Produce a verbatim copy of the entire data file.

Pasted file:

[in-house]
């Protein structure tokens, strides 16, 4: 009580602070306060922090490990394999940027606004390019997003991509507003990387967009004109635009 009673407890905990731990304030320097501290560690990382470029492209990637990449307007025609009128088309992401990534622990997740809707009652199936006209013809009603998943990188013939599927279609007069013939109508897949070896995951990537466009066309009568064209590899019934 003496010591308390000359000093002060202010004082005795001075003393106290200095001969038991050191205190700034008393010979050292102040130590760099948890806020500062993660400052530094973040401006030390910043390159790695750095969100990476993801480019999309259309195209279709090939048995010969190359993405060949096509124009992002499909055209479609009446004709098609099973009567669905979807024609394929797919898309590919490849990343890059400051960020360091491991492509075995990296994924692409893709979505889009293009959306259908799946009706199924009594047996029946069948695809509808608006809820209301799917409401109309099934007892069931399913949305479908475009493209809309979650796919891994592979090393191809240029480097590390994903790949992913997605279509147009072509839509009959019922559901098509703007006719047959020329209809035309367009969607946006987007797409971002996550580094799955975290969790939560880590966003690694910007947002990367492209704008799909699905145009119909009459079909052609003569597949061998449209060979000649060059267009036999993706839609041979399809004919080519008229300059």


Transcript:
[in-house]
């Protein structure tokens, strides 16, 4: 009580602070306060922090490990394999940027606004390019997003991509507003990387967009004109635009 009673407890905990731990304030320097501290560690990382470029492209990637990449307007025609009128088309992401990534622990997740809707009652199936006209013809009603998943990188013939599927279609007069013939109508897949070896995951990537466009066309009568064209590899019934 003496010591308390000359000093002060202010004082005795001075003393106290200095001969038991050191205190700034008393010979050292102040130590760099948890806020500062993660400052530094973040401006030390910043390159790695750095969100990476993801480019999309259309195209279709090939048995010969190359993405060949096509124009992002499909055209479609009446004709098609099973009567669905979807024609394929797919898309590919490849990343890059400051960020360091491991492509075995990296994924692409893709979505889009293009959306259908799946009706199924009594047996029946069948695809509808608006809820209301799917409401109309099934007892069931399913949305479908475009493209809309979650796919891994592979090393191809240029480097590390994903790949992913997605279509147009072509839509009959019922559901098509703007006719047959020329209809035309367009969607946006987007797409971002996550580094799955975290969790939560880590966003690694910007947002990367492209704008799909699905145009119909009459079909052609003569597949061998449209060979000649060059267009036999993706839609041979399809004919080519008229300059």